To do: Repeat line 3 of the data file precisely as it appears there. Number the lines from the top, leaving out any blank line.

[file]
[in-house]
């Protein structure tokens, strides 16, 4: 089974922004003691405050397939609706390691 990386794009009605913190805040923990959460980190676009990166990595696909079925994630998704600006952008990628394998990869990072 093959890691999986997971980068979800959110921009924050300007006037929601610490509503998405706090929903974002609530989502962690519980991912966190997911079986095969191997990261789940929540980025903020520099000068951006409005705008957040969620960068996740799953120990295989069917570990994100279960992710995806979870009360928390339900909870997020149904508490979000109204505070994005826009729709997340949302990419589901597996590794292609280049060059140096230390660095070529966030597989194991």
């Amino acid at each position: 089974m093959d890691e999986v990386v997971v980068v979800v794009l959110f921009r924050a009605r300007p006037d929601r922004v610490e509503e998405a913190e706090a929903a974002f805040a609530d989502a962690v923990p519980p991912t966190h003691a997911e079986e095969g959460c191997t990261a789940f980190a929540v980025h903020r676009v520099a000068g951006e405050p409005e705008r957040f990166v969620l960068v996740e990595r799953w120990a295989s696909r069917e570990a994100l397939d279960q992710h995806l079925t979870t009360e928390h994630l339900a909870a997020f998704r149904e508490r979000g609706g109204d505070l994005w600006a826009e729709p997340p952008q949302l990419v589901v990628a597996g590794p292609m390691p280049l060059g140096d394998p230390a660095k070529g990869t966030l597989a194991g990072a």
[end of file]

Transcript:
């Amino acid at each position: 089974m093959d890691e999986v990386v997971v980068v979800v794009l959110f921009r924050a009605r300007p006037d929601r922004v610490e509503e998405a913190e706090a929903a974002f805040a609530d989502a962690v923990p519980p991912t966190h003691a997911e079986e095969g959460c191997t990261a789940f980190a929540v980025h903020r676009v520099a000068g951006e405050p409005e705008r957040f990166v969620l960068v996740e990595r799953w120990a295989s696909r069917e570990a994100l397939d279960q992710h995806l079925t979870t009360e928390h994630l339900a909870a997020f998704r149904e508490r979000g609706g109204d505070l994005w600006a826009e729709p997340p952008q949302l990419v589901v990628a597996g590794p292609m390691p280049l060059g140096d394998p230390a660095k070529g990869t966030l597989a194991g990072a």